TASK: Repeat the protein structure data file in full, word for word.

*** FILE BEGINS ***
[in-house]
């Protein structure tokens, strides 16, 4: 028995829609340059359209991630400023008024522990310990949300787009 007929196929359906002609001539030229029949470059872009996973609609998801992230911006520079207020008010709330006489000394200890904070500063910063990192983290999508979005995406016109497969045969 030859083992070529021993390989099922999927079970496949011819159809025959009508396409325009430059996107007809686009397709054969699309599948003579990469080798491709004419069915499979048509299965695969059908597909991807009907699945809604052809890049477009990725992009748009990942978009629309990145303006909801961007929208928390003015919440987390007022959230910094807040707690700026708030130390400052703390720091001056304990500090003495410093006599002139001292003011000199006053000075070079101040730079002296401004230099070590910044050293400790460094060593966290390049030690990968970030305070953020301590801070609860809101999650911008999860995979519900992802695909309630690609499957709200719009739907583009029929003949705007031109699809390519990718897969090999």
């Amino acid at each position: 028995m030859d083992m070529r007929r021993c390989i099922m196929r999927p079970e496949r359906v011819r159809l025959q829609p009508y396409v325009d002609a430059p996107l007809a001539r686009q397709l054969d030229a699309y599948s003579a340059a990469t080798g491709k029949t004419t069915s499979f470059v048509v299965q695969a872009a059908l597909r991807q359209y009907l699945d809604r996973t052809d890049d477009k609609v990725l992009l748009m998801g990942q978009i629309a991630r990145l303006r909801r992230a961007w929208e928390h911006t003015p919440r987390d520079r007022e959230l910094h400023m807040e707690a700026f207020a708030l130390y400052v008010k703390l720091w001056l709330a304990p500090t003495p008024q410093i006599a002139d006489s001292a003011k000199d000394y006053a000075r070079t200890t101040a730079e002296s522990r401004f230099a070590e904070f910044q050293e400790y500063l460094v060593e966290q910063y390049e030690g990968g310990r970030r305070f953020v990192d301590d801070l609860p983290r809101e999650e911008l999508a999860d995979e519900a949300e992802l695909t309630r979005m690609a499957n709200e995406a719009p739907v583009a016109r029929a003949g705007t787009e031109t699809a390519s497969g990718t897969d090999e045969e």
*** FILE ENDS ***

[in-house]
């Protein structure tokens, strides 16, 4: 028995829609340059359209991630400023008024522990310990949300787009 007929196929359906002609001539030229029949470059872009996973609609998801992230911006520079207020008010709330006489000394200890904070500063910063990192983290999508979005995406016109497969045969 030859083992070529021993390989099922999927079970496949011819159809025959009508396409325009430059996107007809686009397709054969699309599948003579990469080798491709004419069915499979048509299965695969059908597909991807009907699945809604052809890049477009990725992009748009990942978009629309990145303006909801961007929208928390003015919440987390007022959230910094807040707690700026708030130390400052703390720091001056304990500090003495410093006599002139001292003011000199006053000075070079101040730079002296401004230099070590910044050293400790460094060593966290390049030690990968970030305070953020301590801070609860809101999650911008999860995979519900992802695909309630690609499957709200719009739907583009029929003949705007031109699809390519990718897969090999």
């Amino acid at each position: 028995m030859d083992m070529r007929r021993c390989i099922m196929r999927p079970e496949r359906v011819r159809l025959q829609p009508y396409v325009d002609a430059p996107l007809a001539r686009q397709l054969d030229a699309y599948s003579a340059a990469t080798g491709k029949t004419t069915s499979f470059v048509v299965q695969a872009a059908l597909r991807q359209y009907l699945d809604r996973t052809d890049d477009k609609v990725l992009l748009m998801g990942q978009i629309a991630r990145l303006r909801r992230a961007w929208e928390h911006t003015p919440r987390d520079r007022e959230l910094h400023m807040e707690a700026f207020a708030l130390y400052v008010k703390l720091w001056l709330a304990p500090t003495p008024q410093i006599a002139d006489s001292a003011k000199d000394y006053a000075r070079t200890t101040a730079e002296s522990r401004f230099a070590e904070f910044q050293e400790y500063l460094v060593e966290q910063y390049e030690g990968g310990r970030r305070f953020v990192d301590d801070l609860p983290r809101e999650e911008l999508a999860d995979e519900a949300e992802l695909t309630r979005m690609a499957n709200e995406a719009p739907v583009a016109r029929a003949g705007t787009e031109t699809a390519s497969g990718t897969d090999e045969e």